Most sports analysis comes down to a simple question, “Which things help teams win?” So if I’m a football analyst, I may argue that average time of possession better predicts winning than average margin of victory. I can then process the historical data for as many seasons of football as I like and test that argument. It doesn’t matter how beautiful my theory is, the data will quickly show whether I’m right or wrong.

It’s not surprising to me to see people who have cut their teeth in the world of sports analysis start applying their methods to other areas. The numbers may be different, but the discipline is the same. Silver is doing with polling numbers and election results what he did before with batting averages and baseball games.

If nothing else, it makes me feel like all of the time I’ve spent reading about quantitative analysis of sports hasn’t been a total waste.

If you’re into this sort of analysis, there’s also the Princeton Election Consortium, which posted a mild critique of Silver’s methodology. And for a more naive analysis that just looks at the latest poll result for each state, see electoral-vote.com.

Winning process

Paul DePodesta is a baseball guy who was made famous in Michael Lewis’ book Moneyball. At the time of the writing he was the assistant to A’s general manager Billy Beane, and then went on to serve as general manager of the Los Angeles Dodgers. Now he works in the front office for the San Diego Padres. On his blog, he writes about the basics of building a successful team. The key is to focus on process rather than outcome:

We all want to be in the upper left box – deserved success resulting from a good process. This is generally where the casino lives. I’d like to think that this is where the Oakland A’s and San Diego Padres have been during the regular seasons. The box in the upper right, however, is the tough reality we all face in industries that are dominated by uncertainty. A good process can lead to a bad outcome in the real world. In fact, it happens all the time. This is what happened to the casino when a player hit on 17 and won. I’d like to think this is what happened to the A’s and Padres during the post-seasons. 🙂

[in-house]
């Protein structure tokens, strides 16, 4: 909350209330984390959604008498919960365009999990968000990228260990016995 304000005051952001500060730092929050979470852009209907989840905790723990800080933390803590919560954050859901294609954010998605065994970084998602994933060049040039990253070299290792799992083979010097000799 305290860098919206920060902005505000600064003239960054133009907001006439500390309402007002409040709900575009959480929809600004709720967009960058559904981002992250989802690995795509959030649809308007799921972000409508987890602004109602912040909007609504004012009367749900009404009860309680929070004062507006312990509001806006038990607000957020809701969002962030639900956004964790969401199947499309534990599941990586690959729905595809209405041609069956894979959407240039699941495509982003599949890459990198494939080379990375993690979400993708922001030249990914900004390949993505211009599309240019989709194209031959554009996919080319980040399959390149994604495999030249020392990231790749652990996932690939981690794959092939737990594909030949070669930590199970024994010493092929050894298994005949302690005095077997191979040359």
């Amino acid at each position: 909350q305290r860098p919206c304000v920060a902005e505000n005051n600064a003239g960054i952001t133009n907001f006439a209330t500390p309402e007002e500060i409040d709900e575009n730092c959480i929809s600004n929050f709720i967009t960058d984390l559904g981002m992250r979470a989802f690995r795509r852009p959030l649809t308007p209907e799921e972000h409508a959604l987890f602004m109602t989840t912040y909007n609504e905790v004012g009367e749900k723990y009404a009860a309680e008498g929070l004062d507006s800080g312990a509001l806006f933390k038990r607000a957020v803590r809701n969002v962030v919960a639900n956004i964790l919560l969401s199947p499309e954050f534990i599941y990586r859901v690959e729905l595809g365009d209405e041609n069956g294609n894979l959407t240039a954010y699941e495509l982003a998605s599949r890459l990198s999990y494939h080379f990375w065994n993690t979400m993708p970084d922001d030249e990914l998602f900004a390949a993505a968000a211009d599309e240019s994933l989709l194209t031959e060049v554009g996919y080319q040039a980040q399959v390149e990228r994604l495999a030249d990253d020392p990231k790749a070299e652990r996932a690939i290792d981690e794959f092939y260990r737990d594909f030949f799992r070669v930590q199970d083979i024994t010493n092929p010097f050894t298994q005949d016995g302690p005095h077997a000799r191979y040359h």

As tough as a good process/bad outcome combination is, nothing compares to the bottom left: bad process/good outcome. This is the wolf in sheep’s clothing that allows for one-time success but almost always cripples any chance of sustained success – the player hitting on 17 and getting a four. Here’s the rub: it’s incredibly difficult to look in the mirror after a victory, any victory, and admit that you were lucky.

The whole article is well worth reading.

John Royal’s obituary for Jim McKay

Houston blogger John Royal writes an obituary for sportscaster Jim McKay. It seems silly to let someone who was truly great at what they did pass without notice. It’s odd to think that humanity will never again witness the birth of the electronic mass media, and the iconic figures who set the standards for that medium will hold a sort of unique historic position. As Royal points out, McKay is one of the last few of a generation that will be much missed.

HBO is going to re-air its 2003 McKay documentary on Thursday and Sunday, watch it if you get a chance.

Links for April 13

Links for April 9

Links for April 8

Links for April 2nd

Links for March 25

Links from March 13th

Older posts Newer posts

© 2024 rc3.org

Theme by Anders NorenUp ↑